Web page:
“Nearly 12 million renters will owe an average of $5,850 in back rent and utilities by January, Moody’s Analytics warn,” The Washington Post reports. The measly $1,200 stimulus check they got months ago is a mere memory, and the Senate is still hamstrung by Majority Leader Mitch McConnell’s insistence that letting employers off the hook for sickening or killing their workers is the most important thing to do right now. While record numbers of people are going hungry. While another 10,000 restaurants are likely to permanently close by the end of the month.
It’s been 206 days since the House passed the $3 trillion HEROES Act, and 68 days since the House passed their compromise $2.2 trillion bill, both of which McConnell has refused to consider. With a cliff approaching, with dozens of programs that are keeping millions of people from total ruin expiring in the next few weeks and lawmakers furiously working to try to find a way around McConnell, we have this headline: “Senate stimulus negotiations at risk of collapsing over whether companies can be sued for outbreaks.” That headline alone might have been enough to finally make Senate Republicans push back against McConnell, because now we’re seeing a tiny bit of movement from him.
McConnell has been insisting for months that there will be a “flood” of coronavirus-related lawsuits and that American business as we know it will be utterly destroyed or some damn thing if they don’t receive this liability shield for treating their workers as disposable. The reality is that there have been just 116 lawsuits filed by employees over negligence on the part of employers to protect them, or over exposure to infections at work, or death from infection contracted at work. There have been another 29 cases filed by consumers for personal injury or wrongful death from coronavirus. That’s 145 suits. “That’s like two to four lawsuits per state,” Hugh Baran, an expert on legal recourse for employees at the worker-focused National Employment Law Project, told the Post. “That’s a trickle. It’s not a flood. … This whole immunity bill that’s been proposed by McConnell and Cornyn is really a solution in search of a problem.”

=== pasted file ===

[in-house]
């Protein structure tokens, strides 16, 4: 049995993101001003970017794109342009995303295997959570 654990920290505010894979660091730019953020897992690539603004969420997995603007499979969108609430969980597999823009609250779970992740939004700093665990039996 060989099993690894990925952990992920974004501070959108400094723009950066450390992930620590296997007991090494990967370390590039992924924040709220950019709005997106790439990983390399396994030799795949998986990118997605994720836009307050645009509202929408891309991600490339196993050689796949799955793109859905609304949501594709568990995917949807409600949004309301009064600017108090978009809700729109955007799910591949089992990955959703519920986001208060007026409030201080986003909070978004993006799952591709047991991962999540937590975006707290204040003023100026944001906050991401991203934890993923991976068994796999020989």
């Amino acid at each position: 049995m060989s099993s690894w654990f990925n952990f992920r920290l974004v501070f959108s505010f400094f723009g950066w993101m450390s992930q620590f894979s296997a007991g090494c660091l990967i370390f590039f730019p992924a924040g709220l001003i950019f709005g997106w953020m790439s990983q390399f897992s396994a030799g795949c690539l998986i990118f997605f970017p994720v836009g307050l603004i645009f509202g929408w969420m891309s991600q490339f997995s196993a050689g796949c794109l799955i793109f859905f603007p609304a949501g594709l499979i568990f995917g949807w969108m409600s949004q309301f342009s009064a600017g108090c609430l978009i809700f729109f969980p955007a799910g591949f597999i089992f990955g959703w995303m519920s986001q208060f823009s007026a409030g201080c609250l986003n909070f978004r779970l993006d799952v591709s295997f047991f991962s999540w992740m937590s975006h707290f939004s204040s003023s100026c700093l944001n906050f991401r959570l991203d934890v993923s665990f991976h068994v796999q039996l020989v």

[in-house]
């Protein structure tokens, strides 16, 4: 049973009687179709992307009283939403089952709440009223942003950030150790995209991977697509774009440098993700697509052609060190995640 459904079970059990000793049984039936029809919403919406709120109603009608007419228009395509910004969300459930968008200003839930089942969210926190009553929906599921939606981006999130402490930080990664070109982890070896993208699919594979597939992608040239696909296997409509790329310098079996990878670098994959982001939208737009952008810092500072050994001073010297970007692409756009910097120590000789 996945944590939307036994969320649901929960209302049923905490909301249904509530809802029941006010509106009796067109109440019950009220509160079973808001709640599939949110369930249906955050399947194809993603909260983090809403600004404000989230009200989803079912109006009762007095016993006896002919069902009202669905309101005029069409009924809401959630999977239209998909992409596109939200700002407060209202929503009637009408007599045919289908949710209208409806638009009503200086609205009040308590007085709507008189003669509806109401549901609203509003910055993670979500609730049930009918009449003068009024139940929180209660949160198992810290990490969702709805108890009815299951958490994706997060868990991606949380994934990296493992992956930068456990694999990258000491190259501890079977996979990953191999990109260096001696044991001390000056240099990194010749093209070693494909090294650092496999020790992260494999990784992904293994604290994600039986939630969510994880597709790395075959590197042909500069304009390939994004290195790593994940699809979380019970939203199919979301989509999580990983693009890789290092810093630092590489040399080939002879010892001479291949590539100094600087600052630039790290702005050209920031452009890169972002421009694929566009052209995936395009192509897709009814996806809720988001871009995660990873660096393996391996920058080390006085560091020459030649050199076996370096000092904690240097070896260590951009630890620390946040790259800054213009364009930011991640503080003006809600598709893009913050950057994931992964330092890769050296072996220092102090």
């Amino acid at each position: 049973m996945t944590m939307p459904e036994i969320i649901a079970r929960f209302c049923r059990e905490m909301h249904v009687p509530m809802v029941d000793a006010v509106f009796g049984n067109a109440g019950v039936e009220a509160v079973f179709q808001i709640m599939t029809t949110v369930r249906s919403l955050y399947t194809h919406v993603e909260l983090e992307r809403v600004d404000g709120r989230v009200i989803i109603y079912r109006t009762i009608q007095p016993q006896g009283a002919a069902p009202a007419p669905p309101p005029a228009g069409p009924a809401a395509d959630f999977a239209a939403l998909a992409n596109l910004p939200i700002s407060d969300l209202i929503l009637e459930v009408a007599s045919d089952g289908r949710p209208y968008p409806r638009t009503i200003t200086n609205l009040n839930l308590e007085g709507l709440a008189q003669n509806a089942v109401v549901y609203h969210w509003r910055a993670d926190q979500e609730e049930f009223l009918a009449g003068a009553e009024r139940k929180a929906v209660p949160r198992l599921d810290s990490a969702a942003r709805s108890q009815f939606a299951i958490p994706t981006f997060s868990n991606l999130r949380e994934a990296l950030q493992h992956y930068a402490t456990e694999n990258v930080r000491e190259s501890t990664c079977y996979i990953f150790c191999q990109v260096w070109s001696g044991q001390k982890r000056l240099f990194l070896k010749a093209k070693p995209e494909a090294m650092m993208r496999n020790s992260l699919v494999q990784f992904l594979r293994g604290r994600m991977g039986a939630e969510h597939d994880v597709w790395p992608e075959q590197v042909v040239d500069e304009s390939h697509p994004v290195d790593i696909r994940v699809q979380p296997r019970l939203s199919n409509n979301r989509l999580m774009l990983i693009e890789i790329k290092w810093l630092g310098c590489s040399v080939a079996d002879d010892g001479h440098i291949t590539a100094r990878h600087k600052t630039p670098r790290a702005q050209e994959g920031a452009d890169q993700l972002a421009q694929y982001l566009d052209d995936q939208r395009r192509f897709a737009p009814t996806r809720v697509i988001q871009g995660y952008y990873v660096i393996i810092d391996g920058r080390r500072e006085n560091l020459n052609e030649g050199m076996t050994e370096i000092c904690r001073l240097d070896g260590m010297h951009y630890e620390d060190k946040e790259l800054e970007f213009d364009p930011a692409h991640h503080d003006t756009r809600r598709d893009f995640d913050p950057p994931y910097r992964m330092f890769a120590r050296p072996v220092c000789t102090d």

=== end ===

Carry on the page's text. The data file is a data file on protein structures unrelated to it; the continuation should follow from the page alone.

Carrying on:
This isn’t just about this pandemic. McConnell has pushed these blanket protections, overriding any state law, to last for a full five years. He wants them to become established and to become permanent. His proposal would “make it nearly impossible to bring a lawsuit and the substantive changes to the law would create an almost insurmountable difficulties in proving their case,” according to Remington Gregg, counsel for civil justice and consumer rights at the consumer advocacy group Public Citizen.
It might be that McConnell has gone too far in this demand for even his own conference, finally. Because, for the first time, there’s a sliver of an opening, according to CNN’s Manu Raju and Politico’s Burgess Everett. McConnell told reporters Tuesday that the issues of liability protections and the other thing he’s been railing against—aid to state and local governments—should be set aside and dealt with next year, allowing the rest of the provisions to pass.
If that state and local aid was repurposed to provide direct payments to people right now—at least $1,200 per person—Democrats should take it. There is next year to deal with state and local aid, and potentially a Democratic Senate to pass it. That aid can always happen. McConnell’s liability shield could be forever, and it would be disastrous for American workers.
From Daily Kos at Read More. This article is republished from DailyKos under an open content license. Read the original article at DailyKos.